Colts cheerleader to advocate for Army reservists

Groundbreaking woman from Randallstown links Pentagon, enlisted troops

War in Iraq

April 06, 2003|By Joe Nawrozki | Joe Nawrozki,SUN STAFF

WASHINGTON - The salute is as sharp as a straight razor, something expected from a U.S. Army command sergeant major who has made parachute jumps around the world.

The camouflaged fatigues are starched and tailored for an impeccable fit, the spit-shined jungle boots glisten in long walks around the labyrinthine corridors of the Pentagon.

And all this from a former cheerleader of the Baltimore Colts.

Michele S. Jones of Randallstown is, at age 39, living military history.

She is the first woman to hold the rank of command sergeant major in charge of the U.S. Army Reserve. She is also the first woman to be chosen as the senior noncommissioned officer in any of the Army's components.

"People ask me if I am married, and I say, `Yes, I am, to Uncle Sam, to my soldiers,' " said Jones.

Jones is a primary link between the enlisted reserves personnel serving around the globe and her boss and chief of the Army Reserve, Lt. Gen. James R. Helmly. While acting as an intermediary between the soldiers and top command, Jones also has as a top priority assisting the families of soldiers deployed in connection with Operation Iraqi Freedom.

"She listens closely; she knows what makes soldiers click," said Helmly, a decorated Vietnam veteran who started in the active-duty Army as an enlisted man. "Sergeant Major Jones is a walking encyclopedia when it comes to law, compensation issues, military regulations - things soldiers and their families are touched by."

Since January, shortly after mobilization started for Operation Iraqi Freedom, Jones' personal e-mail box has filled with nearly 150 contacts from reservists. They have written her about concerns ranging from family readiness issues and mentorship to what service during the war will mean to civilian and military careers.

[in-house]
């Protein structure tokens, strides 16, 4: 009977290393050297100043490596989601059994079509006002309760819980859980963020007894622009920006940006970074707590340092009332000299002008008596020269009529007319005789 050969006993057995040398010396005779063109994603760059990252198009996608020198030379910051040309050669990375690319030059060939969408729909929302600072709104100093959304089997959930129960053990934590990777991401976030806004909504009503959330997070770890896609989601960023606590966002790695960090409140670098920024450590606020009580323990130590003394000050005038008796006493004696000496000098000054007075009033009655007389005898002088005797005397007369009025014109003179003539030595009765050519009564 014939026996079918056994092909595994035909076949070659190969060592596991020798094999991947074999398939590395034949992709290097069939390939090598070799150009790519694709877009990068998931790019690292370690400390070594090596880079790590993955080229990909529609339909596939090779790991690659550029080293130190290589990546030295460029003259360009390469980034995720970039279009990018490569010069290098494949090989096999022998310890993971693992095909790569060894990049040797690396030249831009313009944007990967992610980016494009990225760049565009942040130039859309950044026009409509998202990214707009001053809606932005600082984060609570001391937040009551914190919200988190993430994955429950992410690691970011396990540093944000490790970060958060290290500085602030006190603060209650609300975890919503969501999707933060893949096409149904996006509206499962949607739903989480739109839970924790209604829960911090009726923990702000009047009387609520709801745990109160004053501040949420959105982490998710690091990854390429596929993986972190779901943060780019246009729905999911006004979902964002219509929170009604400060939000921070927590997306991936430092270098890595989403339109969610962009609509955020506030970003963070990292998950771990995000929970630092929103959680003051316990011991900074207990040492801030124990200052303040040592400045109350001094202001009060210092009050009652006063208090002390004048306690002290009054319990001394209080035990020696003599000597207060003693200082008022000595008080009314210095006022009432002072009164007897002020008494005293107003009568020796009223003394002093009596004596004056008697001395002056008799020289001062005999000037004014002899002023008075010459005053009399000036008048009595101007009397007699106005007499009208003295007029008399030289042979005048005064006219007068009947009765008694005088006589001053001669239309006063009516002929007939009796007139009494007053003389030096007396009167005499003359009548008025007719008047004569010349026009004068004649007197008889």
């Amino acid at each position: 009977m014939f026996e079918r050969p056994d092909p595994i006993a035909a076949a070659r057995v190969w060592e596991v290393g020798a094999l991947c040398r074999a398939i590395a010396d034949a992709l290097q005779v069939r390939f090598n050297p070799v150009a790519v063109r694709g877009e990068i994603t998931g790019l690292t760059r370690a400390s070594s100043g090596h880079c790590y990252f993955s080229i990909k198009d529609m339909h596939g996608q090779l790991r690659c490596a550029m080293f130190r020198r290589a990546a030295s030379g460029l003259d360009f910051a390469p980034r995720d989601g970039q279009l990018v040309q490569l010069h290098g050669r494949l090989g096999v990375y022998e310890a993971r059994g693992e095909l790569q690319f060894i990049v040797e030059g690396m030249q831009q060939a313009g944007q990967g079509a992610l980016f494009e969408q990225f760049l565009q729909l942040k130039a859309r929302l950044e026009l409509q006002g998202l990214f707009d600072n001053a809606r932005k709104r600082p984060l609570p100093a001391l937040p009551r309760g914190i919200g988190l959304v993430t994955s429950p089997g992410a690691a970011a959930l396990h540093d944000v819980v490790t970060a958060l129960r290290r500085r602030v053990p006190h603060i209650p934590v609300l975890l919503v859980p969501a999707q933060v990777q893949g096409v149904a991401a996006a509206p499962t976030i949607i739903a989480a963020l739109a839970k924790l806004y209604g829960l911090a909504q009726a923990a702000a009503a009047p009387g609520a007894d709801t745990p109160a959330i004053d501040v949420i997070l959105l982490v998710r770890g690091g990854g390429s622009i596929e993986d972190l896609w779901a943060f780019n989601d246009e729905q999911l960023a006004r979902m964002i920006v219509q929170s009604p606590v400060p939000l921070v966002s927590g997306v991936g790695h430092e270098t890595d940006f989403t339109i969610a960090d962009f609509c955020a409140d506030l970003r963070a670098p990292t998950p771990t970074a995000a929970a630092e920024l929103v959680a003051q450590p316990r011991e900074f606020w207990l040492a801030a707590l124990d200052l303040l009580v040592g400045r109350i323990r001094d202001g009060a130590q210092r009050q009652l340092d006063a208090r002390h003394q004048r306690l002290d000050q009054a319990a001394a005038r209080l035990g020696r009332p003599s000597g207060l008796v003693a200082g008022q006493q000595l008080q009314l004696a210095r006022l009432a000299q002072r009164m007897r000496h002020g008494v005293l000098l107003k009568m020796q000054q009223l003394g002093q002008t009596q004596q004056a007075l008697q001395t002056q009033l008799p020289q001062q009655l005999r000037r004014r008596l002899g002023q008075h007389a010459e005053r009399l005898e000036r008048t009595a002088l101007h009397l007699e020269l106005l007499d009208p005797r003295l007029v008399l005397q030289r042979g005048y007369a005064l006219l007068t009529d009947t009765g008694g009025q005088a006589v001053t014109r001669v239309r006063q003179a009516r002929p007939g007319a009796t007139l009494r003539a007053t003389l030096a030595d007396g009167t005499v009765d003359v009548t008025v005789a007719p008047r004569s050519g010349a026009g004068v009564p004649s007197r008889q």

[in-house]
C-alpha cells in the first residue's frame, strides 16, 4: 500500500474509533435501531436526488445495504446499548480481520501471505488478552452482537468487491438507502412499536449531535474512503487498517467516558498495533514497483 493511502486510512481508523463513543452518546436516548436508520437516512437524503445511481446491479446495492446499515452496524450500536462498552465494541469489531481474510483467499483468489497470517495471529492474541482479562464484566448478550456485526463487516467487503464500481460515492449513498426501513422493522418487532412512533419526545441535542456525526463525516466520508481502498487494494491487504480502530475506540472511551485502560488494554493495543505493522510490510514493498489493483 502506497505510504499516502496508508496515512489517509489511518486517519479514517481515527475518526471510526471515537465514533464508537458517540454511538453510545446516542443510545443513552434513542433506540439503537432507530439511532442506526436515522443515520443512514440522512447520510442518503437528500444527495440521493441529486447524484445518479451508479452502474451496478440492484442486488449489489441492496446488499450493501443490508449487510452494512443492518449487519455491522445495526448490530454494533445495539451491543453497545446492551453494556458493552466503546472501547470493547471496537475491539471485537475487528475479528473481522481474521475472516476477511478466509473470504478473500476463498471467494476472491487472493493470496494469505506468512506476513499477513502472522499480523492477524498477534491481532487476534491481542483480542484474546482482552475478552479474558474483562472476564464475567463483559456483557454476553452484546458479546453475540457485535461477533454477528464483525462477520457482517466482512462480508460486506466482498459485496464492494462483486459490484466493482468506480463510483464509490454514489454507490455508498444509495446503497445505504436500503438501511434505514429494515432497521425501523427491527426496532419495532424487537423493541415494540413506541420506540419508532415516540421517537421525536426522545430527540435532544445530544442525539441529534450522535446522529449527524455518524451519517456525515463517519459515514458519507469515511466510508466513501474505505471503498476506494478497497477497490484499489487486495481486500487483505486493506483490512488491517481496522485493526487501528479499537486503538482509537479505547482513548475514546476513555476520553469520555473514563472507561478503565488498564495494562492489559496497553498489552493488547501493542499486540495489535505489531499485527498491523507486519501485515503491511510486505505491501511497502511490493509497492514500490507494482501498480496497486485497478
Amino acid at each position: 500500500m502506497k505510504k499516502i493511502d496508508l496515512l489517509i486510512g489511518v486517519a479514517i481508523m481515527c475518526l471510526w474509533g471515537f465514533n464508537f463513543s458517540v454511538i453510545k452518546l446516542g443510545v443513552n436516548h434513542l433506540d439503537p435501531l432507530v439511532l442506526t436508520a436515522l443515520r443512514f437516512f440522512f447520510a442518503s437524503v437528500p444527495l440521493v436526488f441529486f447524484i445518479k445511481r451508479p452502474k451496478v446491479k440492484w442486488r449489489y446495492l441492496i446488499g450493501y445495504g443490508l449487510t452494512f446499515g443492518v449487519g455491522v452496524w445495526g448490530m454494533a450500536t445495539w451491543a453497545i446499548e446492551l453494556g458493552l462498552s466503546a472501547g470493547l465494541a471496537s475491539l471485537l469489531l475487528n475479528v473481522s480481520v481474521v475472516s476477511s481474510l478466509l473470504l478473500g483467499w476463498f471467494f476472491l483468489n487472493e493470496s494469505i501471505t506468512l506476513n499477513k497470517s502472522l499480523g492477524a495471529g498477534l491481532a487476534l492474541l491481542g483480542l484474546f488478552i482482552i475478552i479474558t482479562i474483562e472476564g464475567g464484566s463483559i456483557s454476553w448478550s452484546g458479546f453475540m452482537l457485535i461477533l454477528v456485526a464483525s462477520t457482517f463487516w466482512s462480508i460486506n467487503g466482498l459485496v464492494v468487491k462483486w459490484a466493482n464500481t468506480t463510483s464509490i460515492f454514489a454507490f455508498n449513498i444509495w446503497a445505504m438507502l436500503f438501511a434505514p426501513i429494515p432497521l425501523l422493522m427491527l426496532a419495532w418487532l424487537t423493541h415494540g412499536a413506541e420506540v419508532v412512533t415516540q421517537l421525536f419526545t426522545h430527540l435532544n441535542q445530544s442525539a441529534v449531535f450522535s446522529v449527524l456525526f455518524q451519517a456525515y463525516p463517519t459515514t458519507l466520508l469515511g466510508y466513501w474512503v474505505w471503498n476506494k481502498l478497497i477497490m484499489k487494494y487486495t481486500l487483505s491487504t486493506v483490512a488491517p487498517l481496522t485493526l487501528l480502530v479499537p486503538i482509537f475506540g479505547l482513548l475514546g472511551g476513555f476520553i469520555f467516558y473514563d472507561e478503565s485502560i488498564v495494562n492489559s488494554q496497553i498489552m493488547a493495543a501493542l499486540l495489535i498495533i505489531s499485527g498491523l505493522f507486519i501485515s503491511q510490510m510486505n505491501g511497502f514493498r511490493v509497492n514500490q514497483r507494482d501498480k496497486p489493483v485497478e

Not everyone who is activated will wind up in the combat zone. Some reserve troops have been sent to the Middle East, but most spell active-duty soldiers who have been deployed to the war.

The Army Reserve is stocked with doctors and mechanics, accountants and cooks. And when they trade in their civilian clothes for military dress, their world is invariably turned upside down.

Emotional, financial, housing and legal support are among the areas that are Jones' responsibilities. And for those who go into harm's way, there is always the specter of casualty assistance and grief support.

Lately, Jones travels around the world - usually 20 days out of the month - tending to reserve call-ups relating to the war in Iraq. She says she is gone from her home base at the Pentagon tending not only to troops in Iraq, but also to the nearly 70,000 reservists who are deployed worldwide.

Among the units called up are 2,500 Marylanders, most having gone to the war zone. They are from units such as the 203rd Military Intelligence Battalion in Aberdeen, 400th Military Police Battalion at Fort Meade, 48th Combat Support Hospital at Fort Meade and the 430th Transportation Co. in Baltimore.

The Army Reserve has a total of 205,000 enlisted personnel and officers; as many as 20,000 reservists are stationed in Iraq or Kuwait, officials said.

"Soldiers who are called up find their lifestyle drastically changed," said Jones. "One person can go from earning six figures, like a physician or lawyer, to making $15,000.

"The soldiers and their families need to know about how their monthly mortgage payment will be made, if their children can see the same pediatrician while they are deployed out of the country," Jones said.

Remarkably, she added, small-business owners to corporations display "tremendous flexibility" when men and women are called upon to serve during conflicts or emergencies. "That's just another form of patriotism that most citizens don't see or hear about."

When she was growing up near Liberty Road, Jones was fiercely independent and accepted challenges quickly.

"She went through her rebellious stage in her early teens, but if anyone ever challenged her because of her being a female, it got her blood boiling," said her father, Leon Jones, a former executive with Bristol-Myers Squibb.

"I just know that she is extremely proud that she got where she is because she earned it," the father said. "She has made tremendous sacrifices." While a student at Milford Mill High School, she was, people remember, a bright, academically gifted student.

Jones' art teacher in the ninth grade, Daisy McTighe, said, "Michele was stunningly beautiful and a good student, always prepared, and she also had a flair for art."

In her senior year at Milford Mill High, Jones became a cheerleader for the Baltimore Colts and stayed with them until 1981. Like a true Baltimorean, she remains furious that "our team was stolen from us in the dark of night. It was such a great time, a great tradition, being on the field in Memorial Stadium."

Charlette Lockett goes back to Woodmoor Elementary School with Jones, and they remain close friends today.

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